Hurst Green is a pretty village set in the heart of the Ribble Valley with plenty of folklore and history, ranging from highwaymen, ghosts and the beautiful historic Stonyhurst College. Ned King was the notorious highwayman who frequented Hurst Green’s Punchbowl Inn and his ghostly appearances are said to happen late at night with a figure on horseback riding through the village near to the 17th century public house and hotel, the Shireburn Arms Hotel.
Stonyhurst College is steeped in over four hundred years of history and the Old Chapel Museum and historic libraries are open to the public with guided tours on specific dates throughout the year. The Gatehouse was built in 1606 by the Shireburn family although the origins of the estate date back over seven hundred years. The college has educated many pupils who are well known to the public, including the author JRR Tolkien, Sir Arthur Conan Doyle and actor Charles Laughton. JRR Tolkein allegedly wrote part of his Lord of the Rings trilogy whilst at the college during the Second World War. The magnificent buildings that form Stonyhurst College are set in extensive gardens and parkland with two small lakes dating back to the 1600s.
Other (more recent) famous residents of the village are Will Greenwood MBE the 2003 England World Cup winning rugby union player who grew up on Smithy Row and his father who is Dick Greenwood OBE a former England rugby union player and coach.
There is plenty to do and see in Hurst Green not least of all visiting the three pubs in the centre of the village, the Bayley Arms, the Shireburn Arms Hotel and The Eagle and Child! For those who arrive by car there is a free car park on Station Road as well as the pub car parks.
The village offers stunning views across the Ribble Valley landscape with fells and wooded areas and the Forest of Bowland AONB. There is a delightful walk along the River Ribble and in the centre of the village is Hurst Green War Memorial. There is a unique row of quaint cottages in the village that were originally built by Sir Nicholas Shireburn in 1706 on the eastern side of Longridge Fell as Almshouses. In 1946 the buildings were dismantled and rebuilt with the additions of first floors, in Avenue Road in the village. Above the first floor windows there is an inscription ‘Shireburn Almshouses’ .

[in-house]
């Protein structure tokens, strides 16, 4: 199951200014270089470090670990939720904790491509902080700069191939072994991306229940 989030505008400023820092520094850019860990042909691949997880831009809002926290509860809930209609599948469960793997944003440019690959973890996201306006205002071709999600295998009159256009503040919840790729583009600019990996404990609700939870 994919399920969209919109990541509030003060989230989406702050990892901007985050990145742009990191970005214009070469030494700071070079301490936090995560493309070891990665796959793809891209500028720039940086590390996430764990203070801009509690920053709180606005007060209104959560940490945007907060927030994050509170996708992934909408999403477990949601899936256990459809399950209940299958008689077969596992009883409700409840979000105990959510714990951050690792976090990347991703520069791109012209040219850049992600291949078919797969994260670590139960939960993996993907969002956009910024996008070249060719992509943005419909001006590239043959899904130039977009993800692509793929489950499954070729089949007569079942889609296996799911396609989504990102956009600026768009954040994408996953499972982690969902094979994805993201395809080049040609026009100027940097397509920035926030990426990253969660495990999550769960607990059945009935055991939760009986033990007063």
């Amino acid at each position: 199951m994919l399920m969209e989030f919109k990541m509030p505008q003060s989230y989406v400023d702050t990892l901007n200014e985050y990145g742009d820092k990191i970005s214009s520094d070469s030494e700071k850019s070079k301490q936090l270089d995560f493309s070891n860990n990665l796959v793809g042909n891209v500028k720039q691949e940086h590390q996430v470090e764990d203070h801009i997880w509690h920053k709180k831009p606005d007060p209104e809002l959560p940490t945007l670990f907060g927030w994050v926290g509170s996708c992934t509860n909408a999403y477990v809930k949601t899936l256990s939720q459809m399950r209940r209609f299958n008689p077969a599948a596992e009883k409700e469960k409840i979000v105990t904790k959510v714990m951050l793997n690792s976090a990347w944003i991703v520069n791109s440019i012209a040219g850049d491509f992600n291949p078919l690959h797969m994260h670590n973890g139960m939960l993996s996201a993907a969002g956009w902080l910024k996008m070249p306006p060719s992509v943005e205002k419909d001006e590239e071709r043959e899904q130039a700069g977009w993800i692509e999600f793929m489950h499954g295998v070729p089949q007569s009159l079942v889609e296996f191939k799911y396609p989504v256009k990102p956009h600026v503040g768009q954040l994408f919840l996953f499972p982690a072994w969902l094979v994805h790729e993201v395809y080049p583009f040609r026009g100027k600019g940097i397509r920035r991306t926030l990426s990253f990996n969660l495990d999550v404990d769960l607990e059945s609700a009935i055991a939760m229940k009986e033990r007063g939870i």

For longer walks, there is the five mile Tolkien Trail taking in the sights inspired by JRR Tolkein the author of Lord of the Rings and a more strenuous walk up to Longridge Fell. Heading upstream from the village there is a lovely walk through the woods where you will see Greengore, an impressive stone building dating back to the early 1300s. Greengore was a former hunting lodge playing host to several Lancastrian Kings and Henry V11 allegedly stayed there when visiting the area to hunt deer. There are several circular walks around Hurst Green where you will discover manor houses, farms and old bobbin mills as well as ancient woodlands and streams.